November 9, 2006

C'mon compost!

My compost doesn't seem to be doing much. Everything looks about the same as when I first put it in. I still haven't added a cup of soil as some of my garden-blogger friends have suggested because it's been so rainy but, I will definitely do that this weekend. Also, I've added a lot of water but, things still look pretty dry. Do I need to just drench it all? Any ideas?

I found a big stick to use as a "stirrer" while walking home from work last night and I collected another trash bag full of leaves for my reserve. I'm a little worried though because some of the leaves have big round black spots on them. Is that ok? I have avoided any diseased plant material and I don't really know if big black spots on dried leaves are a disease but....if they could be does that mean I shouldn't use them?

Since the first day I've added a few tea bags, some dryer lint, the skin and seeds of a spaghetti squash and a few more eggshells and apple cores. I feel like I have a little rabbit in the back that I'm "feeding."

October 29, 2006

My little compost bin

I'm not too handy, which is why my homemade "city" compost bin has some very ugly looking holes in the top. I can't believe this is really going to work but, its worth a shot. I didn't really think that sticking tiny specks into the ground would result in the carrots and beans and lettuce that I've grown from them either though and things decomposing seems much more logical.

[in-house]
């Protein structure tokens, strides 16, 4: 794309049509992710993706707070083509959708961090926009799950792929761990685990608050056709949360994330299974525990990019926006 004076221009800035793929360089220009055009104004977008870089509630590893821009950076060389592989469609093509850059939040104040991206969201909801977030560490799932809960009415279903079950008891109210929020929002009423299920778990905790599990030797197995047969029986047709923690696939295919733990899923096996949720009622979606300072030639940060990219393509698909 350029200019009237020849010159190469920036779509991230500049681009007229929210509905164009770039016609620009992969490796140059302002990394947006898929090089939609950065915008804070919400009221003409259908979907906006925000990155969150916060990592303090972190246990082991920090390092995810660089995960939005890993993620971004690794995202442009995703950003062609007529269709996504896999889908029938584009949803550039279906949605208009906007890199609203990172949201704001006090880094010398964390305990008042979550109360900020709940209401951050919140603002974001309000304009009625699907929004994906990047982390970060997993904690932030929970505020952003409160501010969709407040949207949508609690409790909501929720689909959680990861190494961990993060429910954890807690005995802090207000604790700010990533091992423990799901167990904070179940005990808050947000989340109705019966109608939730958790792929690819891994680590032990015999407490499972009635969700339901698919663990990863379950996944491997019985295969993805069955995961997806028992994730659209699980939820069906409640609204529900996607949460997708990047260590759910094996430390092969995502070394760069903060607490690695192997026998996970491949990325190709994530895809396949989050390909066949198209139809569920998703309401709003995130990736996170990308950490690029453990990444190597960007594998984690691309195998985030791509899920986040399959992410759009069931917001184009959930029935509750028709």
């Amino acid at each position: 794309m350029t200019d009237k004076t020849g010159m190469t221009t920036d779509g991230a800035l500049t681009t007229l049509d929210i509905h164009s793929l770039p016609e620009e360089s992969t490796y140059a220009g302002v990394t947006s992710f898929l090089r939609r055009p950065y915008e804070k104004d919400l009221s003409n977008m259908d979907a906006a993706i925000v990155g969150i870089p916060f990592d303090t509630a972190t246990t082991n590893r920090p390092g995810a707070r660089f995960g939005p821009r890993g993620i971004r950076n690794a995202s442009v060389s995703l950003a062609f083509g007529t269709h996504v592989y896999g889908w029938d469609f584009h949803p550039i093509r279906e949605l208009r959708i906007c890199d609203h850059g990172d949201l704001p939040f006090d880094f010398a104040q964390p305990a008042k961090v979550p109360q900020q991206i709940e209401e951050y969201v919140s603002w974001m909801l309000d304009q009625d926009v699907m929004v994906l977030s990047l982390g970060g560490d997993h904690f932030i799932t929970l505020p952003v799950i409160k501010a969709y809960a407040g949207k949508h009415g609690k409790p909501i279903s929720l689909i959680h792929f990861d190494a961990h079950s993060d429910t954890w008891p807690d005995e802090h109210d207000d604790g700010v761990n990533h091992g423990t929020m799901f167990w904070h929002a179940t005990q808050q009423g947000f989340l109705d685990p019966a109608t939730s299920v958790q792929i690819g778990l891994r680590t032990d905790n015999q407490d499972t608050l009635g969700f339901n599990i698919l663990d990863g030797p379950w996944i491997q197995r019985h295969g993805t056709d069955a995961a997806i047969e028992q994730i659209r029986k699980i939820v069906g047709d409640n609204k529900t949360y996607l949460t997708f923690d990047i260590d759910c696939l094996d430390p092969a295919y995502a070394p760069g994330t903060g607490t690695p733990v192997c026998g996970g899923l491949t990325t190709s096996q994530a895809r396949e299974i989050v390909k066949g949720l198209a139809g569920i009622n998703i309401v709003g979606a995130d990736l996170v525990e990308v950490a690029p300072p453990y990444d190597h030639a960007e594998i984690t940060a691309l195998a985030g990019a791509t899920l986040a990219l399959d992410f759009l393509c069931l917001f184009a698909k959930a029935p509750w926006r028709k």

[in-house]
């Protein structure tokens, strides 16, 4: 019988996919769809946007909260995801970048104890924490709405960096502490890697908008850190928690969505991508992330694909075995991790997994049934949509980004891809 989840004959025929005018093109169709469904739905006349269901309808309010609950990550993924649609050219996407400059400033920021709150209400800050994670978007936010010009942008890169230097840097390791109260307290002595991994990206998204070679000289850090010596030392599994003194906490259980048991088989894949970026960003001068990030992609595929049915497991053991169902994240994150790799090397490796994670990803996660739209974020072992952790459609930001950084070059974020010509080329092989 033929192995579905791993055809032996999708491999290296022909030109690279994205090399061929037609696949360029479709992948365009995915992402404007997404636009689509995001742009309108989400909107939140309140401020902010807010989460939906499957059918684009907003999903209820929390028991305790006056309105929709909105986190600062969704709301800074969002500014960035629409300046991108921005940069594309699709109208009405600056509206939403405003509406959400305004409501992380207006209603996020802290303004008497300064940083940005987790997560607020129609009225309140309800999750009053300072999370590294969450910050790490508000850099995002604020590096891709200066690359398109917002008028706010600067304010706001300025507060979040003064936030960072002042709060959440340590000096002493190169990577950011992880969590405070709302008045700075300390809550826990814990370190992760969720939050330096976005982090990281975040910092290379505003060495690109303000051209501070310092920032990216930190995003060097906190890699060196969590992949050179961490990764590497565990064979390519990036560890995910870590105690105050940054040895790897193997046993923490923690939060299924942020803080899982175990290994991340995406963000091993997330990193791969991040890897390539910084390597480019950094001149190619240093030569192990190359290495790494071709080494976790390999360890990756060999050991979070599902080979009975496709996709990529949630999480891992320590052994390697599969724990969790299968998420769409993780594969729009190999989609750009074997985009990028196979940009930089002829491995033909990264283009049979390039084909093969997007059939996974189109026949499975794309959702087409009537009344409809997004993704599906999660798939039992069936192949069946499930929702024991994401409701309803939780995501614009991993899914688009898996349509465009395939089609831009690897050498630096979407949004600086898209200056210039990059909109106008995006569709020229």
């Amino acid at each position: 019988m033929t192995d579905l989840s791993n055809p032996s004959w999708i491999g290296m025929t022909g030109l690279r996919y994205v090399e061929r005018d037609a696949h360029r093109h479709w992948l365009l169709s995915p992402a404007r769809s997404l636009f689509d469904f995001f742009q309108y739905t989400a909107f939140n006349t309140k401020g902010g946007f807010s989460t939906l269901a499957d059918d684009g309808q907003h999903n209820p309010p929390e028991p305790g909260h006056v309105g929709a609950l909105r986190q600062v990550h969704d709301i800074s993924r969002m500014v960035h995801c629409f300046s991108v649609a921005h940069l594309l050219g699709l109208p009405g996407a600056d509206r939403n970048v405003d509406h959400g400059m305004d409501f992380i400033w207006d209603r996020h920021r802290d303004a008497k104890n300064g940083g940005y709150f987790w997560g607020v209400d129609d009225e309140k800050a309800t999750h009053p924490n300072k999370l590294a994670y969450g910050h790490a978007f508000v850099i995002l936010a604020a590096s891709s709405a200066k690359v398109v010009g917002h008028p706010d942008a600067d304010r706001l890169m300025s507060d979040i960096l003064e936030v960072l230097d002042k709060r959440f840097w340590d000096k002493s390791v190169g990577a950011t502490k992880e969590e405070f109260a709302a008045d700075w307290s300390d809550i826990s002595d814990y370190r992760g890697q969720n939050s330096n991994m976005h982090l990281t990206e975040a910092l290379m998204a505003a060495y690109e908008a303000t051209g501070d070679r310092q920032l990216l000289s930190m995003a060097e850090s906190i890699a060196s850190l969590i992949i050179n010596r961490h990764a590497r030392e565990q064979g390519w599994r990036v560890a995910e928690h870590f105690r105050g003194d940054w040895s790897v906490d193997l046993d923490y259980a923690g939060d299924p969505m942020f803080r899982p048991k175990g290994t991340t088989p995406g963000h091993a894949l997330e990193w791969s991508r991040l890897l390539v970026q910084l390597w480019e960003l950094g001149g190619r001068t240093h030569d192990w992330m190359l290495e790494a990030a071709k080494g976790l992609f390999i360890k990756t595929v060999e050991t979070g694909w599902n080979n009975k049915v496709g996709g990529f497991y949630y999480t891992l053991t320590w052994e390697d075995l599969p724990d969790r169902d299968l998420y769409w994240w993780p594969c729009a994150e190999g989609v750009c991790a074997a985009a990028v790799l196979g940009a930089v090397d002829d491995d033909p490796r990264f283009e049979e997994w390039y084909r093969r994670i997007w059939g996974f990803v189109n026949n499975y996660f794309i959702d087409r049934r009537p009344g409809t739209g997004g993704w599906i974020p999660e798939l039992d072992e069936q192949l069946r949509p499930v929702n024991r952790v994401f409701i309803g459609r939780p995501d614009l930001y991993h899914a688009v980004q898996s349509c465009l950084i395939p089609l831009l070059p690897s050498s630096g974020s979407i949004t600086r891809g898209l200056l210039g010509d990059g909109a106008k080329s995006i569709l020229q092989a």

I followed the instructions I had pretty closely but, I am still not sure I got the right type and quantity of "greens." Here's what I did:

1) I cut holes in the top of the lid of my big plastic tub. The knife was crappy and kept folding a little so its a miracle that I didn't get a bad cut. This part took about 45 minutes if you can believe it.

2) I cut 8 slits (2 in each corner) in the bottom of the tub for drainage.

3) I filled the tub with 1 ripped up egg carton, a few inches of newspaper that I ripped into strips and 1 and 1/2 shopping bags of my out-of-state dried leaves. Once it was about 3/4 full I added some weeds and other fresh plant material from the garden (mostly kale that had too many dead aphids to be appetizing and weeds) plus some eggshells and an apple core and some tea leaves.